It’s all over the news: “US mom jailed for not vaccinating son.” “Michigan mom jailed for not vaccinating 9-year-old son.” “Judge orders Michigan mom 7 days in jail for not vaccinating her son.”
But here’s the rub. Michigan mother Rebecca Bredow, who was sentenced to 7 days in jail beginning October 4 by Oakland County Judge Karen McDonald, was NOT thrown in the clink for not vaccinating her 9-year-old son. She was thrown in the clink for not following through on legal agreements she made with her ex-husband to have their son immunized. There’s a difference, and an important one at that.
According to Michigan media outlet MLive and the BBC, Bredow willingly entered into legal agreements with her former husband back in November of 2015 that said she would vaccinate their child, but she failed to do exactly what she said she would. Because the legal agreements are binding, Judge Karen McDonald issued an ultimatum to Bredow: Vaccinate your son or face jail time. Bredow chose the latter, and as a result, she is now serving time for refusing to uphold her end of the bargain. It’s as simple as that.
The way the media is publicizing the incident suggests it was the simple act of refusing vaccination that landed this woman in hot water, when in fact, it was the violation of the legal agreement that caused her trouble. Bredow could have refused to let her son cuddle pink ponies, for all the court cared. The issue was not in WHAT she refused to do. The issue was in the simple fact that she DID REFUSE despite having signed documents promising to follow through — documents the judge reiterated Bredow had signed willingly.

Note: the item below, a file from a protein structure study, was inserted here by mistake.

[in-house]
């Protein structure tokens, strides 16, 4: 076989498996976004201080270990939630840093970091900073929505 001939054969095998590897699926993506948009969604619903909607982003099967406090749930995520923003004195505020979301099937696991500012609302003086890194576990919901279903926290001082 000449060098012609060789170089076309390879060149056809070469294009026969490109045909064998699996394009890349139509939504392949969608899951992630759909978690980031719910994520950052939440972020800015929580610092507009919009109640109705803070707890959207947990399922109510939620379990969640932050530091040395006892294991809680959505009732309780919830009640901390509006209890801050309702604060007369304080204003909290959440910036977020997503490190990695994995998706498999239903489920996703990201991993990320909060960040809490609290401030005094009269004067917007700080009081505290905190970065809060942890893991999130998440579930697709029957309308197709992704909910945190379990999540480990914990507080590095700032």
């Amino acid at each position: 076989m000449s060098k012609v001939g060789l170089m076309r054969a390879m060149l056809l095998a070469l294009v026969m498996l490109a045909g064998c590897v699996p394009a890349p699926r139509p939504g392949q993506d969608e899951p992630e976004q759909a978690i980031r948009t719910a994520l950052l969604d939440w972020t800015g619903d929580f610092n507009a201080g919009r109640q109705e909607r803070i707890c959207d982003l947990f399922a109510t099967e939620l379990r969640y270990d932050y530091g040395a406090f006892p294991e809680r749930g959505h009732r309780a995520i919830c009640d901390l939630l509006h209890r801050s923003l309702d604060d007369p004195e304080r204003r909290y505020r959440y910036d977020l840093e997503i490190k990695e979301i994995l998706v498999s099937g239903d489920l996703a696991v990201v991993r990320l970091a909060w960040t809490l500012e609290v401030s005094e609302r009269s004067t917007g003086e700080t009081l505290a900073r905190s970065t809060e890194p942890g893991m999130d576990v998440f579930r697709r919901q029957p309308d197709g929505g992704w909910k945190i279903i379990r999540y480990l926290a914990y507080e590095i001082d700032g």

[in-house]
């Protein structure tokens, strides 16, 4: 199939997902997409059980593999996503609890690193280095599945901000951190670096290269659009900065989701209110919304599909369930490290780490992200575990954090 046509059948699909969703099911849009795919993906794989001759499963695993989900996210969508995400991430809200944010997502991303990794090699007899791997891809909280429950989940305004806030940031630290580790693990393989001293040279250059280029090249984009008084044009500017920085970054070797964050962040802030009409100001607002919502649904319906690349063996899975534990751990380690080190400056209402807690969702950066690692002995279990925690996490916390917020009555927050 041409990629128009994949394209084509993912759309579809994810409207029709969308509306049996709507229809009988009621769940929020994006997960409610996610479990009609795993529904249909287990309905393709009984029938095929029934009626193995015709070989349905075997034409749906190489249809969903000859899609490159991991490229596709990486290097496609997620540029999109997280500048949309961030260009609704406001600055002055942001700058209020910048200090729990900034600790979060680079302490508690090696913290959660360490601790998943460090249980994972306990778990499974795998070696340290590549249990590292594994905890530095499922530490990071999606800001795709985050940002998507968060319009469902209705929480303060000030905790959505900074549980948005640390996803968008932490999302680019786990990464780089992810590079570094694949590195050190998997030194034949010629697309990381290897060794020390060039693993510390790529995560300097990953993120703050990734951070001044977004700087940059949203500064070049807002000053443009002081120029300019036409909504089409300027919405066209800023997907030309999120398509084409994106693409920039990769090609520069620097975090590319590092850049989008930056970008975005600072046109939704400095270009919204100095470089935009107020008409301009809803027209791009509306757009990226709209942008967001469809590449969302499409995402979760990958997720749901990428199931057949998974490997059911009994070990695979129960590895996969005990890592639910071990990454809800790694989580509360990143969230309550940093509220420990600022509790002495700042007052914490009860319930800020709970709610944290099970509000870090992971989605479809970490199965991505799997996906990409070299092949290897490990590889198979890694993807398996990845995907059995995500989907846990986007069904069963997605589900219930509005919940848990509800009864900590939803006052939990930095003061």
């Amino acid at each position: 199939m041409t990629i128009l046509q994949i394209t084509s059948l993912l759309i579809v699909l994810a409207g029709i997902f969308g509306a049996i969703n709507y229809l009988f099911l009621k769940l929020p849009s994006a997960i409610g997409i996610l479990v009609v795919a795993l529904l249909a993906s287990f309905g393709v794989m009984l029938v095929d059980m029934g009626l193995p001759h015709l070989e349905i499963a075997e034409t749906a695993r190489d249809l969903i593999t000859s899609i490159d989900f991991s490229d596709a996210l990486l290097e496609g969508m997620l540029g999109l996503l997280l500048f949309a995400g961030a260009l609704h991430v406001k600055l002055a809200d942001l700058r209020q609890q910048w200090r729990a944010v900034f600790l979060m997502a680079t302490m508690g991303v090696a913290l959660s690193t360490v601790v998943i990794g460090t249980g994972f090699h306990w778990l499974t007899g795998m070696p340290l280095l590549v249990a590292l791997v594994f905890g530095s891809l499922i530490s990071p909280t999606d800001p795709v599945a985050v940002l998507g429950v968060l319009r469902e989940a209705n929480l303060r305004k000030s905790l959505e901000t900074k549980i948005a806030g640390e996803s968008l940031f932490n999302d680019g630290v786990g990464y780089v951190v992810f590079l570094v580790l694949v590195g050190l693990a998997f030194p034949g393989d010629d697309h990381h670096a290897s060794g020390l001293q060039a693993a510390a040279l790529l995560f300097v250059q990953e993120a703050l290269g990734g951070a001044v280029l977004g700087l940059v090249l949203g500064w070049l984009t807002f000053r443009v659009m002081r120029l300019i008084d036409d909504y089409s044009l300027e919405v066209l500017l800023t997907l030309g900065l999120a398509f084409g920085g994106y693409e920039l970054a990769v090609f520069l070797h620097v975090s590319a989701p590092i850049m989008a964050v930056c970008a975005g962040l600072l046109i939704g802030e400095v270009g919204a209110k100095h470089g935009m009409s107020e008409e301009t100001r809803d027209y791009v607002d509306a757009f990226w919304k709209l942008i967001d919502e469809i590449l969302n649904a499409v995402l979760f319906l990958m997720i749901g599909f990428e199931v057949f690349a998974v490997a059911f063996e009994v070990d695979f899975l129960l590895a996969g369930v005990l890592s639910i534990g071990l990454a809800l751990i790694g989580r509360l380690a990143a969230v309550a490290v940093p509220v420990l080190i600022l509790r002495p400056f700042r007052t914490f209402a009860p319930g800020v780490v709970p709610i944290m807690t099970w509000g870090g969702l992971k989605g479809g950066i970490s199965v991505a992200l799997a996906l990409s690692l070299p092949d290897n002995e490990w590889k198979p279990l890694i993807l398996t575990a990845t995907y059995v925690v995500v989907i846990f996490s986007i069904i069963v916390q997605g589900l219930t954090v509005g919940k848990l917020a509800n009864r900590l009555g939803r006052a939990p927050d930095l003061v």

So why is this distinction so important?
Because as of this incident, there is a growing trend to not vaccinate children, putting them and those who are immunocompromised, including infants, the elderly, and those who are unable to get vaccinations for medical reasons, at risk for deadly and preventable communicable diseases. Michigan, for example, rates among the worst states when it comes to child immunizations, ranking 43rd when it comes to vaccinated children between the ages of 19 months and 35 months. And blaming this woman’s incarceration on “not vaccinating her son” rather than the true reason — not adhering to legally binding agreements — only serves to further sour the public perception of vaccination.
I mean, think about it. A headline that reads, “Woman Jailed for Not Vaccinating Son,” most certainly elicits reactions like, “Get the government out of my medical business! Now pro-vaxxers are gonna lock me up for not immunizing my children? Down with Big Pharma and down with vaccination!” doesn’t it?
For her part, Bredow states, “I would rather sit behind bars for standing up for what I believe in, than giving into something I strongly don’t believe in.” And that’s her right (though I personally do not agree with it). But what’s not her right is to renege on a legal commitment she made and expect to not face consequences. At the end of the day, that’s why she is where she is.
Also not anyone’s right? To cunningly imply the pro-vaccination movement is somehow to blame for her incarceration, whether that implication is intentional or not.
We’re already fighting an uphill battle in defense of science in more ways than one. Let’s not add more kindling to the fire.